We’ll explore the challenges of healthtech in this area, discuss the constant quest for novelty over the fundamentals, examine the lack of funding in a perceived saturated market, and propose a new investment approach to drive innovation.

The Symptom-Fighting Approach: A Short-Term Fix

Historically and even today, mental health care often revolves around addressing symptoms rather than the root causes. This approach is akin to treating a fever without identifying and treating the underlying infection. While symptom management provides temporary relief, it fails to produce lasting results. Patients often find themselves trapped in a cycle of therapy and medication without a clear path to long-term recovery.

In addition, despite a growth in therapy start-ups, affordability is still low, making accessibility difficult. Plus, in many cultures, therapy is still looked down upon, a perspective that is difficult to change, creating barriers to therapy-based treatments.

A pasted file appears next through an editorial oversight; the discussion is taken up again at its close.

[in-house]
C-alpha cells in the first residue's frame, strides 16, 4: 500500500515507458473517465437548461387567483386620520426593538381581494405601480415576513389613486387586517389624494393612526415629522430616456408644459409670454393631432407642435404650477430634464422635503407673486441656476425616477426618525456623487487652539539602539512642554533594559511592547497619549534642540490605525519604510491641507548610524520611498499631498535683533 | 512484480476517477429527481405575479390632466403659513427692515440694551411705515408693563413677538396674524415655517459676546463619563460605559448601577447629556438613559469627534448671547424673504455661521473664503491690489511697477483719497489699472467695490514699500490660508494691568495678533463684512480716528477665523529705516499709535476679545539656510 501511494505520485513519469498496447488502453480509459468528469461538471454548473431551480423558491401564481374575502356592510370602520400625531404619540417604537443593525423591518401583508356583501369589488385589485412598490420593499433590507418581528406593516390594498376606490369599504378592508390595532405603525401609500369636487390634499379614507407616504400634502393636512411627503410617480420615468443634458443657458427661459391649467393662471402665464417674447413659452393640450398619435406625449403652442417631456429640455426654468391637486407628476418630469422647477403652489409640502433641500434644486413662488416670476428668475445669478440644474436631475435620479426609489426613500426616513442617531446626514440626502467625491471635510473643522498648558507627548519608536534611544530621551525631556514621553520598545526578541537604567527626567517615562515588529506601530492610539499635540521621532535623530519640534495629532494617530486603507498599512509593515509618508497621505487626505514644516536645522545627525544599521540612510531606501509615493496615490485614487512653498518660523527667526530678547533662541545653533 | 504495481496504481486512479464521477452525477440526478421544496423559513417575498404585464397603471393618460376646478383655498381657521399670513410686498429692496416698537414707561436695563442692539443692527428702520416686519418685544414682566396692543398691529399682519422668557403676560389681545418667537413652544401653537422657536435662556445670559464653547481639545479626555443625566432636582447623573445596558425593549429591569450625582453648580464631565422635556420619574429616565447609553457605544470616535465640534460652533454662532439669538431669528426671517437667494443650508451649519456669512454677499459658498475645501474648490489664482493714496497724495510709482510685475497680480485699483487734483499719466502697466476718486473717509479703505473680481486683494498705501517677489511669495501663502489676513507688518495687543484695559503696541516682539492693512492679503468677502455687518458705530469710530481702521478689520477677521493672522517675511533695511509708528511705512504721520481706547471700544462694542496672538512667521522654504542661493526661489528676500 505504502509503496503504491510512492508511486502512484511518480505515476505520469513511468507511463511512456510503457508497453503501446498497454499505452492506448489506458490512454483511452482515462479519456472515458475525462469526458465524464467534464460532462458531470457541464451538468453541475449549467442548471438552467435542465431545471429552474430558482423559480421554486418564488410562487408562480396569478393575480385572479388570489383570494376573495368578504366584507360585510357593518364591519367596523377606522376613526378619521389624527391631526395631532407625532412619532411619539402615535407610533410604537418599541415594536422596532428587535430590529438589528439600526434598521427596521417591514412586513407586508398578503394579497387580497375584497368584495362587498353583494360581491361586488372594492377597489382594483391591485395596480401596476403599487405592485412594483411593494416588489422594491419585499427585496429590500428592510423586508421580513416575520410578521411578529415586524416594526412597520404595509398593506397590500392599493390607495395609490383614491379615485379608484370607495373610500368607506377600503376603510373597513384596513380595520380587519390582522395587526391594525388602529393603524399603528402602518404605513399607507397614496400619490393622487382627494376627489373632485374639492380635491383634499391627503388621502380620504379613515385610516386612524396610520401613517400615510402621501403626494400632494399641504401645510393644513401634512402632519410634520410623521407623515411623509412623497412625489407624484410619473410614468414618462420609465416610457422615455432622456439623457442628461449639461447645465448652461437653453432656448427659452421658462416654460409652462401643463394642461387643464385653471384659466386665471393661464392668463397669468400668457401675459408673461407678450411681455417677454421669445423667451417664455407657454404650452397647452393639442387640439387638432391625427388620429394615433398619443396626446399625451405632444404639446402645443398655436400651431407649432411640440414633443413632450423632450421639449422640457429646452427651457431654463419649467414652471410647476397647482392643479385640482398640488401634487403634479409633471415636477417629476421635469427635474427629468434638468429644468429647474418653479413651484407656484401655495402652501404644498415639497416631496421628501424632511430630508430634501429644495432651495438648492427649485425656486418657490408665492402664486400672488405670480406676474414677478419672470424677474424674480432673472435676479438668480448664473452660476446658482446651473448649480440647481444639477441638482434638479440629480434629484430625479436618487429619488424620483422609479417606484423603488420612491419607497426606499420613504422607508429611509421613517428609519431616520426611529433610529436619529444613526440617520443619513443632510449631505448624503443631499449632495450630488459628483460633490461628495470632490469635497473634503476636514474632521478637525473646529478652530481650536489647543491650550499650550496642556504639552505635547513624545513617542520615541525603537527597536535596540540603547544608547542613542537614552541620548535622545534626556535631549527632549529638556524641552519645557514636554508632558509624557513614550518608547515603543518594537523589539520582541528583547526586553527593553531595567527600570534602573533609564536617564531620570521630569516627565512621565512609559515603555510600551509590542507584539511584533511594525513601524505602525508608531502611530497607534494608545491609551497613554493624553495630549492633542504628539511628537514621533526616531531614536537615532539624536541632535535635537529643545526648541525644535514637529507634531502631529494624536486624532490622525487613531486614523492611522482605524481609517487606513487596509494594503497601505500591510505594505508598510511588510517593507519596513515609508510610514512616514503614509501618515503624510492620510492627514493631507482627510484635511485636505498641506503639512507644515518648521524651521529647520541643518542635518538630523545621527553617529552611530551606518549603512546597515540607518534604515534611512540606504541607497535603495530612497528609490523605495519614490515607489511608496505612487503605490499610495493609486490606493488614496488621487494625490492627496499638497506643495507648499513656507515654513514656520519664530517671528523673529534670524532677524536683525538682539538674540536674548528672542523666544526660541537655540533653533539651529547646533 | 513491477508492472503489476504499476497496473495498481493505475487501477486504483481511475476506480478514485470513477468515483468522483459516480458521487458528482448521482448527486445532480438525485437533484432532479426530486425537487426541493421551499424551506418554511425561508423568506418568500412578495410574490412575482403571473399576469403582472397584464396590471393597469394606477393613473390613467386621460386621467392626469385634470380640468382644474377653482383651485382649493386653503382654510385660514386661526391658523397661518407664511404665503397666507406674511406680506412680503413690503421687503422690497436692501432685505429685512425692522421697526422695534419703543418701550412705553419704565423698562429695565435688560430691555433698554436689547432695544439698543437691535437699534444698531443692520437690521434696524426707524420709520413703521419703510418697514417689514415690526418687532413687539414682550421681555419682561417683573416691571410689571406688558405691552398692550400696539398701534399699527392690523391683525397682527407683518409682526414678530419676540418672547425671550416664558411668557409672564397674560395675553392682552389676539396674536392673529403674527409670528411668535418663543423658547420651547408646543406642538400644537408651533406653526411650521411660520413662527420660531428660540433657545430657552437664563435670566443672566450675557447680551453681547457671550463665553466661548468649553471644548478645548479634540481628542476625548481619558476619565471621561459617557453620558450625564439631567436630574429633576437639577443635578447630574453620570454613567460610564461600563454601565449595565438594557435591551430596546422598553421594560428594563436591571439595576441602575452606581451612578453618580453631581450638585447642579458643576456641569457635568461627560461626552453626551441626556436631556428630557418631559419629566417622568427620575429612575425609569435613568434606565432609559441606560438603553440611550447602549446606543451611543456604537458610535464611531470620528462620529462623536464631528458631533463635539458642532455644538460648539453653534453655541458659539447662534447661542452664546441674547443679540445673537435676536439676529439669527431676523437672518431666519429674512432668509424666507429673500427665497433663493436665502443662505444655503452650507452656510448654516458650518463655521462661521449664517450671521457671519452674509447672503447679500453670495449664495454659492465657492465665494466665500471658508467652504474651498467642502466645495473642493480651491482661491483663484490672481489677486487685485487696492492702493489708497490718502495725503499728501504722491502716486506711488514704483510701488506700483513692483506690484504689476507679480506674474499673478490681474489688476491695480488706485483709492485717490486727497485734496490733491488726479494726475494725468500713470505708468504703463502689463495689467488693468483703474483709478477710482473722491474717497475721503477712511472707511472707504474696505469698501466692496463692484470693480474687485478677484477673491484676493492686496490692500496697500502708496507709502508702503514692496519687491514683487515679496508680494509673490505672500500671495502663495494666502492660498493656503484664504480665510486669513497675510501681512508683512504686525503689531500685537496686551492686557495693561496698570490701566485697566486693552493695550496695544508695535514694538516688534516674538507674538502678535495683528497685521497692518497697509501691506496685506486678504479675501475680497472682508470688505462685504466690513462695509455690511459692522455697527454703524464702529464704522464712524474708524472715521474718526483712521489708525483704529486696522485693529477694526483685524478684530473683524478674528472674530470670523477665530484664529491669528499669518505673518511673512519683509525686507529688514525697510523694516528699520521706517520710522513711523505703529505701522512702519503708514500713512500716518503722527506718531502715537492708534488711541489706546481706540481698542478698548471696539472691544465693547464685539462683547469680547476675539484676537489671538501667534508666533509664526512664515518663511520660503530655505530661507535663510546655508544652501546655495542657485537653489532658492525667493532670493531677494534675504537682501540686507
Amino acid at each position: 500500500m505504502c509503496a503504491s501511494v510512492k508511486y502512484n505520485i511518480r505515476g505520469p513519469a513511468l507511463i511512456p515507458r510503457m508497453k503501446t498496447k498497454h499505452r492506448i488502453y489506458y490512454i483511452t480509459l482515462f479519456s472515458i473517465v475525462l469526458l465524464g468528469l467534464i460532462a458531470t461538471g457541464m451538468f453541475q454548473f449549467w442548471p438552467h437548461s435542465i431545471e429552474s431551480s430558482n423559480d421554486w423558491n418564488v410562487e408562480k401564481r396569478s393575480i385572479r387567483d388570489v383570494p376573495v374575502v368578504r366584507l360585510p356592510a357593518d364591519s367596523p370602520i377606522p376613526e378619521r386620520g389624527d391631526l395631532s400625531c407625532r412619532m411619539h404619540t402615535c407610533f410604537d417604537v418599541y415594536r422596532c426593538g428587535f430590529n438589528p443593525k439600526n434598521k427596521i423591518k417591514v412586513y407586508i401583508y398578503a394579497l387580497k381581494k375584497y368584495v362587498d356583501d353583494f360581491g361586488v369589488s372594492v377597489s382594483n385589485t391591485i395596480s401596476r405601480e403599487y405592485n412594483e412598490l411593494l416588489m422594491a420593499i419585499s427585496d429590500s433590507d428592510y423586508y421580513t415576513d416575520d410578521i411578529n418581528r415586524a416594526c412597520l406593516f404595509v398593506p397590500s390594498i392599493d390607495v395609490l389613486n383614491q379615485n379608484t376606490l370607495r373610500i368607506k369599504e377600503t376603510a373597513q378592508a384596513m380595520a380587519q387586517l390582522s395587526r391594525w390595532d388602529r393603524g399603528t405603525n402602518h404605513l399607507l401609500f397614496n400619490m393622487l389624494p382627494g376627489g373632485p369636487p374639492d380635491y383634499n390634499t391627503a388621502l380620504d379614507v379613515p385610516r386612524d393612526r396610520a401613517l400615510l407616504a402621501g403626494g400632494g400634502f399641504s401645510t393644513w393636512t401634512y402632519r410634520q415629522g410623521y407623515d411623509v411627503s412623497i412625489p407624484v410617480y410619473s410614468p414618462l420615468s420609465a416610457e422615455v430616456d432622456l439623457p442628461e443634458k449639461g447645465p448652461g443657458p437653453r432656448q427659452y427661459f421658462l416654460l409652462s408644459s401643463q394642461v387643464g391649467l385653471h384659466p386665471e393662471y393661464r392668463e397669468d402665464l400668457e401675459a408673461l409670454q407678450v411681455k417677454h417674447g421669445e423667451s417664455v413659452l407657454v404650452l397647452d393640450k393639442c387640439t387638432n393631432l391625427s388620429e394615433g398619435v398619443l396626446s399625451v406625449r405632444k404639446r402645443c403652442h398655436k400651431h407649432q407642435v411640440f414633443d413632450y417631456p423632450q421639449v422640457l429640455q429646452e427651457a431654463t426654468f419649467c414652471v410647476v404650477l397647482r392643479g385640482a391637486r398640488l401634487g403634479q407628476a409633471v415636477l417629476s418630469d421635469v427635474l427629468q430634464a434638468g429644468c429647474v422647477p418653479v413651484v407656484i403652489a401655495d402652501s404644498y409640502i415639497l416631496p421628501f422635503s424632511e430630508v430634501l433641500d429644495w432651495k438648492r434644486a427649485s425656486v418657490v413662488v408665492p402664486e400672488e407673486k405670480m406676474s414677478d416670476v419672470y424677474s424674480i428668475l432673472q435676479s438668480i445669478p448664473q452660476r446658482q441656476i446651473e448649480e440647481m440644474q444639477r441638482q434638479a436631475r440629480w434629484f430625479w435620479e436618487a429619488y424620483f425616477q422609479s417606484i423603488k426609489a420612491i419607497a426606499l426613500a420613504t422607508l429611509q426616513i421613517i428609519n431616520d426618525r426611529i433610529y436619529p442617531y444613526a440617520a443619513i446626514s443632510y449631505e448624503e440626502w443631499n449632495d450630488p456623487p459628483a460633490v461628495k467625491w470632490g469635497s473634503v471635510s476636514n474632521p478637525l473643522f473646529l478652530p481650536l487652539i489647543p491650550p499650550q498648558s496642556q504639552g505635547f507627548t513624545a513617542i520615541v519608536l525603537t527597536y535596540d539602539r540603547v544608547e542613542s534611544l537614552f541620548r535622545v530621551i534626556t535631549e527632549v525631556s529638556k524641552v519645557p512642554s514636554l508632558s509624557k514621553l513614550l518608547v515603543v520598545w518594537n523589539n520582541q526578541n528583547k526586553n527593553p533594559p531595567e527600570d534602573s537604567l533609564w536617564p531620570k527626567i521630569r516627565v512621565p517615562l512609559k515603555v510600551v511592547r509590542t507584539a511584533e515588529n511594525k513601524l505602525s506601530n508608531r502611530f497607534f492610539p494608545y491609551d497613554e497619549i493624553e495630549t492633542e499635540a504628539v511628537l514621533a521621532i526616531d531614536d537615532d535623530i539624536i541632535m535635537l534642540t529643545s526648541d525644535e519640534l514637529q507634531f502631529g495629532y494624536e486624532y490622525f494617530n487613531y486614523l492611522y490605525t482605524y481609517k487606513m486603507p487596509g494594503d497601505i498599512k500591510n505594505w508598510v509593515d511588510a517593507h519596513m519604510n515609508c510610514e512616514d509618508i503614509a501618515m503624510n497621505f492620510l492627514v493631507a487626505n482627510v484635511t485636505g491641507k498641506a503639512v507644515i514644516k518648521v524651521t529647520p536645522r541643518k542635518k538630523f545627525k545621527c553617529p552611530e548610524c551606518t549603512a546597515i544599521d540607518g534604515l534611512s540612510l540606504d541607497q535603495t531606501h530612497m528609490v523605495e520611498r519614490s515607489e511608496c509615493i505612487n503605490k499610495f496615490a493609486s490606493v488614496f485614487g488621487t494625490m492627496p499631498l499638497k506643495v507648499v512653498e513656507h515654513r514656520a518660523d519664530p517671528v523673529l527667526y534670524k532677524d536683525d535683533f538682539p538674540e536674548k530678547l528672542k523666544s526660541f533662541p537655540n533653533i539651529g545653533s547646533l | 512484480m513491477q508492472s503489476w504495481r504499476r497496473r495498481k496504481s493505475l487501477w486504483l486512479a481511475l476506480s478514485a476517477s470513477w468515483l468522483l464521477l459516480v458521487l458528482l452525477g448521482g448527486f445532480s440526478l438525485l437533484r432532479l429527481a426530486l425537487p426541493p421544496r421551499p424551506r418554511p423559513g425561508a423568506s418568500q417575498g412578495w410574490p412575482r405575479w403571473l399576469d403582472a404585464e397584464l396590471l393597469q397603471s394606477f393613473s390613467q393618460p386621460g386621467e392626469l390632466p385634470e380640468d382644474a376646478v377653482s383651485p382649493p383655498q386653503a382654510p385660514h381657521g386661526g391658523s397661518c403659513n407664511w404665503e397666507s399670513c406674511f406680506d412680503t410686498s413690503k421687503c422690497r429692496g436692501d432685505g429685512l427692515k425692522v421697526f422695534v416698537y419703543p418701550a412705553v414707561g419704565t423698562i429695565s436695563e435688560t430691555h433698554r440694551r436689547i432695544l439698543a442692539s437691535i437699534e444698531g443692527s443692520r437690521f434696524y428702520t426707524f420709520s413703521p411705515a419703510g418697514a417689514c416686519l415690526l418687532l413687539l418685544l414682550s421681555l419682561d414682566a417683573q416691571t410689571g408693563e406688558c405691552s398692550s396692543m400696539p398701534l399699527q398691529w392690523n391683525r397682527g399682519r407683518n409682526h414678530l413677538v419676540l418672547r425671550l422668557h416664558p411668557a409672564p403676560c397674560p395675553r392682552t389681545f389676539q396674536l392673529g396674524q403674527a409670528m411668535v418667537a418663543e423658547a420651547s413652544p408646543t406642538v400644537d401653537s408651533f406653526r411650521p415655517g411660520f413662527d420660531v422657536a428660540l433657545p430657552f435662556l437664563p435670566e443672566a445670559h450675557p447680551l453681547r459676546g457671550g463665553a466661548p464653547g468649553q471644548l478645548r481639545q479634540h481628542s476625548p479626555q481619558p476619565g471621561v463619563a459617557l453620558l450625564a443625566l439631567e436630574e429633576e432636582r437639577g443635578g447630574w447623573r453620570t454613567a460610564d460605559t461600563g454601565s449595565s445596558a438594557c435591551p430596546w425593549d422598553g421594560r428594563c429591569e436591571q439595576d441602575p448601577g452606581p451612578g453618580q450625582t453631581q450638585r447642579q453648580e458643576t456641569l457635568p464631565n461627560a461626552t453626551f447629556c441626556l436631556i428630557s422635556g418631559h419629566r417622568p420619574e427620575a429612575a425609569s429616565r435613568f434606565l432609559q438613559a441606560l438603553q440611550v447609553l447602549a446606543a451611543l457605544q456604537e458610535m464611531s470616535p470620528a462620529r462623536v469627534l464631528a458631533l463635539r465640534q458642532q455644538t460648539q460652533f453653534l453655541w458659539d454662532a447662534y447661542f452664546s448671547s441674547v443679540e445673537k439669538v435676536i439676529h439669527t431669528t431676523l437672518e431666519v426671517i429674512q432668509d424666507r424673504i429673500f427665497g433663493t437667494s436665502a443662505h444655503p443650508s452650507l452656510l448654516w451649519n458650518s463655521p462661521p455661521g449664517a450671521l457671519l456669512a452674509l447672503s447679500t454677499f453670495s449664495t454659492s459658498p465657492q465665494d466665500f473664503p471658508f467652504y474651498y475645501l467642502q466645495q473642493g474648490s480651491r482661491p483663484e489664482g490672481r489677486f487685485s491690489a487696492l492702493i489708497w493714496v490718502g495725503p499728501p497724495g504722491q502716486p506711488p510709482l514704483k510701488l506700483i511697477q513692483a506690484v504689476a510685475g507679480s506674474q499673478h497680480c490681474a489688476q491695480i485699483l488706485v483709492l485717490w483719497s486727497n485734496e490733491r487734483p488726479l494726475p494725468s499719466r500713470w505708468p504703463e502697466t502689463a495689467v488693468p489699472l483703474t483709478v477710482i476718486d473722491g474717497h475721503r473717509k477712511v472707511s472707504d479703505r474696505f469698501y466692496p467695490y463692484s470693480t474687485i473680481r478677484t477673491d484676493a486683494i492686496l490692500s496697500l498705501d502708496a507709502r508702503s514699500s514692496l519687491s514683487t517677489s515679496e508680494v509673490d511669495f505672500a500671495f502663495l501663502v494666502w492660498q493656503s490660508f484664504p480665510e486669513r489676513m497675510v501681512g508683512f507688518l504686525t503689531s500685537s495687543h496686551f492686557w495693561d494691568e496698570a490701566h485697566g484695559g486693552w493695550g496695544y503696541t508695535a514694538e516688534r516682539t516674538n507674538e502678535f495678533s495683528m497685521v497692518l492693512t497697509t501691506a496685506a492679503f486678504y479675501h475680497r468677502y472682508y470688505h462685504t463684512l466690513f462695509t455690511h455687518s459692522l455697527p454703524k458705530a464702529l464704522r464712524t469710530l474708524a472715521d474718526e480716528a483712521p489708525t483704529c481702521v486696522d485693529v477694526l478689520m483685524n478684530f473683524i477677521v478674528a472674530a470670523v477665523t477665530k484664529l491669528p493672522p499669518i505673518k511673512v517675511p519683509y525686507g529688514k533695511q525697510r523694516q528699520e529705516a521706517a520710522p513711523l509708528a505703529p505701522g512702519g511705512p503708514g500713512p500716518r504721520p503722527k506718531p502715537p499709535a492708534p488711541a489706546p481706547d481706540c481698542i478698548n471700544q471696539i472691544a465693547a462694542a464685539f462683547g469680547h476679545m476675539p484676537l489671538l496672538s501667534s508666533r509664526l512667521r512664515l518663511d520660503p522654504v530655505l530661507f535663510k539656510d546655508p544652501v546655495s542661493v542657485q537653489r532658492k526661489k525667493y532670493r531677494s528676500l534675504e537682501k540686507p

The Confidence Paradigm: A Necessary Shift

It’s 2023, and we are in a world that pursues instant gratification. Exercises for 10 minutes a day promise the “perfect body”; pills, lotions, cosmetic interventions, and other soothing agents provide surface-level changes that make us believe “we are taking care of ourselves.”

Mental health, in particular, is typically approached as something that only needs our attention when it’s bad. Few people proactively invest in mental health as they would in their physical health to overcome internal issues such as shame or trauma, work on insecurities, or actively spend time to strengthen their self-awareness.

Mental health treatments should focus on sustainably building inner strength, where patients can find contentment and peace and perform better as partners, parents, and the like.

Addressing Confidence is Key

Self-confidence, or self-concept, was described in 1999 by Baumeister and refers to how we see and understand ourselves. Our self-concept impacts self-confidence, self-love, and self-worth and ultimately affects our levels of happiness.